When the supervisor finally arrived, he said all the other SouthWest personel were not doing their job and showed me a SouthWest manual that classified all photographic equipment (very unspecific) as unsuitable for travel. Very abrupt and left me no choice but to sign the release.  Of course I couldn't bring the tripod on the plane as it would be considered a weapon.  I carried on all cameras/lenses (nevermind that my 500mm could be used effectively to knock someone out).

So what is a photographer to do? Is this the standard?

Addendum: As I was boarding the plane I noticed a man carrying on tripod on board! He said no problem getting through security. I thought I might loose my mind.  All my equipment arrived safely.
Logged
rswinford
Newbie
*
Offline Offline

Posts: 13


« Reply #7 on: August 29, 2005, 02:58:22 PM »
ReplyReply

Addendum:
I was leaving my destination, having had no problem leaving my home.  Choosing not to board the plane would have been very expensive and inconvenient as there were no other flights that day, cab back to hotel, etc.

My purpose to ask the forum is to find out what other experiences, strategies etc other photographers use to take their tripods with them.

Tx
Logged
howard smith
Sr. Member
****
Offline Offline

Posts: 1237


« Reply #8 on: August 29, 2005, 03:17:38 PM »
ReplyReply

Airlines are not different. Learn the rules and follow them. You can get by an agreesive agent if you can show the rules that allow you to do what you are trying to do. I mailed a rifle from Illinois to California. Local post office said I couldn't mail it and suggested UPS. I had a copy of the rules and demonstrated I could (and that UPS wouldn't). The clerk conceded. Still no sympathy.

"... while dumping my airline stocks."  Hank, nobody invests in airlines.
Logged
Paul Sumi
Sr. Member
****
Offline Offline

Posts: 1217


« Reply #9 on: August 30, 2005, 01:19:06 AM »
ReplyReply

My own advice parallels Gwelland's.  I've travelled a number of times on Southwest and other carriers and have always packed my tripod (sans head) in my check-in luggage cushioned by clothing.  So far, no problems.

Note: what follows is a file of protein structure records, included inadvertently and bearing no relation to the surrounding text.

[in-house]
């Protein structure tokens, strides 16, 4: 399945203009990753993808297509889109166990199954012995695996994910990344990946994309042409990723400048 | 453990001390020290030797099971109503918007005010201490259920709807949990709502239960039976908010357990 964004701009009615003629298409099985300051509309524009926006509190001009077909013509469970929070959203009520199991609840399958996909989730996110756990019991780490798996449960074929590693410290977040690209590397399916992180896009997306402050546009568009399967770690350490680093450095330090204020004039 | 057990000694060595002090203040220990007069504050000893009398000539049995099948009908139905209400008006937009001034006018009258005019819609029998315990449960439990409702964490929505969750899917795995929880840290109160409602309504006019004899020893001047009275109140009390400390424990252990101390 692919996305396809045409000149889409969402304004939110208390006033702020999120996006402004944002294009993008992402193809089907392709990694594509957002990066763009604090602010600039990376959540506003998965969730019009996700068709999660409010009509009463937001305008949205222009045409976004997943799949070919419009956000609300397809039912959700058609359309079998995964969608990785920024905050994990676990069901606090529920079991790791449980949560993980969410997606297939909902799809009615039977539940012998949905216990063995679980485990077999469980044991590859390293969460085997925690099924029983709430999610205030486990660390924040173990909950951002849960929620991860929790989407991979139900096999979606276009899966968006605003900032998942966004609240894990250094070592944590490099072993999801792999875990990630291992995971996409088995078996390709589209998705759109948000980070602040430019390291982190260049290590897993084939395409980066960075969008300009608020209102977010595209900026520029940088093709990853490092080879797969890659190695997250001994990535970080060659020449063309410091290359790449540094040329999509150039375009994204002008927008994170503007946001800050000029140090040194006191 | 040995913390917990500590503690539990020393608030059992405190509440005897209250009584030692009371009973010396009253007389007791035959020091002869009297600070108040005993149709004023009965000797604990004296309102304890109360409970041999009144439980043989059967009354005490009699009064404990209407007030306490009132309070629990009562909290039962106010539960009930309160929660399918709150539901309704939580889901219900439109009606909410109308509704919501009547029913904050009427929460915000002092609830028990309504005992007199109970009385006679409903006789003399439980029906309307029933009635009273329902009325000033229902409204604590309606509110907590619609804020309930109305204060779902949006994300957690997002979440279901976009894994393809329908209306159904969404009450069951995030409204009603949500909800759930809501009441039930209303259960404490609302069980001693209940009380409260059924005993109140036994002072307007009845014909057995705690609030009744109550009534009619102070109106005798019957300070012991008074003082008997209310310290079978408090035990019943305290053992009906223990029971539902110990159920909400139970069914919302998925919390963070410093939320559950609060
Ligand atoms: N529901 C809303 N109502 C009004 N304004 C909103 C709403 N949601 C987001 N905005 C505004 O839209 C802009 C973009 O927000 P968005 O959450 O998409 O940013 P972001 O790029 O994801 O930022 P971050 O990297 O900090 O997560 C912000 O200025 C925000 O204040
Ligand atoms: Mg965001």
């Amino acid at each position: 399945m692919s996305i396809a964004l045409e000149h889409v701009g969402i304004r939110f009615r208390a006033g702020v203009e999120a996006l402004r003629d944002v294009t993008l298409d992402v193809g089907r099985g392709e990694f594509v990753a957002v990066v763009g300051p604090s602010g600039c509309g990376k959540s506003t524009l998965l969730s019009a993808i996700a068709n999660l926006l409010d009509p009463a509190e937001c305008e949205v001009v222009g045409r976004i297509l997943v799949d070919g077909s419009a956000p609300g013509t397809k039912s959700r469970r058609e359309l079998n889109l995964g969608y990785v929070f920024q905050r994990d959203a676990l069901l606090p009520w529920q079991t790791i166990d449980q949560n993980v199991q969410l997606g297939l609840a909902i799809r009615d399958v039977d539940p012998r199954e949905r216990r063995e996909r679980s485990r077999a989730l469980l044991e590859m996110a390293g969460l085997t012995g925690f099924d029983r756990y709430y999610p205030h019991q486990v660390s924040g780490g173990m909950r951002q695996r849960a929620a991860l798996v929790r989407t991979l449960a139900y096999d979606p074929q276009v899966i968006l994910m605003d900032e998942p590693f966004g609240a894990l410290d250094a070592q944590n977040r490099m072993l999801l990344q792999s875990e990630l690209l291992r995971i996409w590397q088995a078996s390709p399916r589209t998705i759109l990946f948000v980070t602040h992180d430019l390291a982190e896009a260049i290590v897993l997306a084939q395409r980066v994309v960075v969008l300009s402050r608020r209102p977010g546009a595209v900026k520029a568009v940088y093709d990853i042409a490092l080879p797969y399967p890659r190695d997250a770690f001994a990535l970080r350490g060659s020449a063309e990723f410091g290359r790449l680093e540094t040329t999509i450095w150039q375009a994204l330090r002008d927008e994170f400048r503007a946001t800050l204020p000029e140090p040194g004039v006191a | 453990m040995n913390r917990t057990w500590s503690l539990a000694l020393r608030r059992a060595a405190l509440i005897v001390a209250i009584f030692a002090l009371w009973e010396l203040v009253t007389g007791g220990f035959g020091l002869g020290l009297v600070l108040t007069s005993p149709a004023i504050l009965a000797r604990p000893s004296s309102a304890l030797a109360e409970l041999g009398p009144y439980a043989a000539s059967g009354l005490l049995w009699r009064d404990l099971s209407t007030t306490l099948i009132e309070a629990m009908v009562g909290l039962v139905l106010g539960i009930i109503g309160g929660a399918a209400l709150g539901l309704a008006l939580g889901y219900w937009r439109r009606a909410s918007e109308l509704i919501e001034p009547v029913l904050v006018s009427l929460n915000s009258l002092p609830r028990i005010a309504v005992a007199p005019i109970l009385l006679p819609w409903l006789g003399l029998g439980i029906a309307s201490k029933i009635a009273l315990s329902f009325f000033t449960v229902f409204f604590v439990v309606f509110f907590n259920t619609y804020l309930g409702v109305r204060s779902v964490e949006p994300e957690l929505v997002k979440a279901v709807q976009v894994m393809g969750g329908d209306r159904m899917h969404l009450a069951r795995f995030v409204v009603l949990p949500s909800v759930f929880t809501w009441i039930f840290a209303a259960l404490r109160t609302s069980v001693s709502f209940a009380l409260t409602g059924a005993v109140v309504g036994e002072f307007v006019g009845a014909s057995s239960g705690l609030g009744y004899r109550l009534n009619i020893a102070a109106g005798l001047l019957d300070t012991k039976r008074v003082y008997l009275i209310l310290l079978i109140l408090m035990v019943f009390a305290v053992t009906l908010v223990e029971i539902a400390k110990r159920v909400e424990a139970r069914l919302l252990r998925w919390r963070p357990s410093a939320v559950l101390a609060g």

Paul
Logged

John Camp
Sr. Member
****
Offline Offline

Posts: 1258


« Reply #10 on: September 01, 2005, 03:05:55 PM »
ReplyReply

I do have some sympathy for this problem -- and it has little to do with following the rules. The problem is, there are no real rules.

Howard Smith can mail a rifle, because he has essentially unlimited time to argue with the postal clerk, and he has the rule book. On the other hand, the plane is leaving in an hour or two, and you're from out of town, with a $1,000 non-refundable ticket, trying to get back home. You go to the ticket counter to check in your luggage, ask if it's okay to carry on Item X, like the tripod, and are told sure, it's no problem. And it was no problem on the way out.

Then security says there is a problem -- but it's just an individual judgment. There is no rule that says, "No tripods" or "No camera equipment." And at that point, your luggage is gone.

The guy with the damaged foot and the cane, for example -- the "rules" say specifically that canes are allowed. I know, because I was thinking of bringing a walking stick back from England for a disabled friend, and I looked it up. But some security points don't allow them. If you challenge them on the rules, you're causing a disturbance and, worse, challenging their manhood, and now you *are* in trouble. And they *aren't* going to look up the rules: the rules are what they say they are.